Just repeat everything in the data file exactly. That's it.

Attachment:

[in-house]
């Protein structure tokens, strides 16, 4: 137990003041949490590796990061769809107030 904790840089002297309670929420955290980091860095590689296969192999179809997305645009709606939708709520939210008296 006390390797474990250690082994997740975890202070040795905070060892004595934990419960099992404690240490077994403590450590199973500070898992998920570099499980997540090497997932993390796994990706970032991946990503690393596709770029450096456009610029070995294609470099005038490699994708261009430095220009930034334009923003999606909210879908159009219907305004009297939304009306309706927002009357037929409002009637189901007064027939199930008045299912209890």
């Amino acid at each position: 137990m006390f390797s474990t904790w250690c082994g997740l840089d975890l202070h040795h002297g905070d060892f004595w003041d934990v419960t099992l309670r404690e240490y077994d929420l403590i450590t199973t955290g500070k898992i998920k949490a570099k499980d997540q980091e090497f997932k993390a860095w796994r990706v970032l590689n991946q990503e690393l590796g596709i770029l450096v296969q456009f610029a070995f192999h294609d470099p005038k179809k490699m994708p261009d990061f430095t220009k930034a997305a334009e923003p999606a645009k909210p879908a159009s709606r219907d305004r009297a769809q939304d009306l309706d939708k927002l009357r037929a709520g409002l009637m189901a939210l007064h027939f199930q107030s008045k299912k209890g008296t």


[in-house]
């Protein structure tokens, strides 16, 4: 137990003041949490590796990061769809107030 904790840089002297309670929420955290980091860095590689296969192999179809997305645009709606939708709520939210008296 006390390797474990250690082994997740975890202070040795905070060892004595934990419960099992404690240490077994403590450590199973500070898992998920570099499980997540090497997932993390796994990706970032991946990503690393596709770029450096456009610029070995294609470099005038490699994708261009430095220009930034334009923003999606909210879908159009219907305004009297939304009306309706927002009357037929409002009637189901007064027939199930008045299912209890």
């Amino acid at each position: 137990m006390f390797s474990t904790w250690c082994g997740l840089d975890l202070h040795h002297g905070d060892f004595w003041d934990v419960t099992l309670r404690e240490y077994d929420l403590i450590t199973t955290g500070k898992i998920k949490a570099k499980d997540q980091e090497f997932k993390a860095w796994r990706v970032l590689n991946q990503e690393l590796g596709i770029l450096v296969q456009f610029a070995f192999h294609d470099p005038k179809k490699m994708p261009d990061f430095t220009k930034a997305a334009e923003p999606a645009k909210p879908a159009s709606r219907d305004r009297a769809q939304d009306l309706d939708k927002l009357r037929a709520g409002l009637m189901a939210l007064h027939f199930q107030s008045k299912k209890g008296t």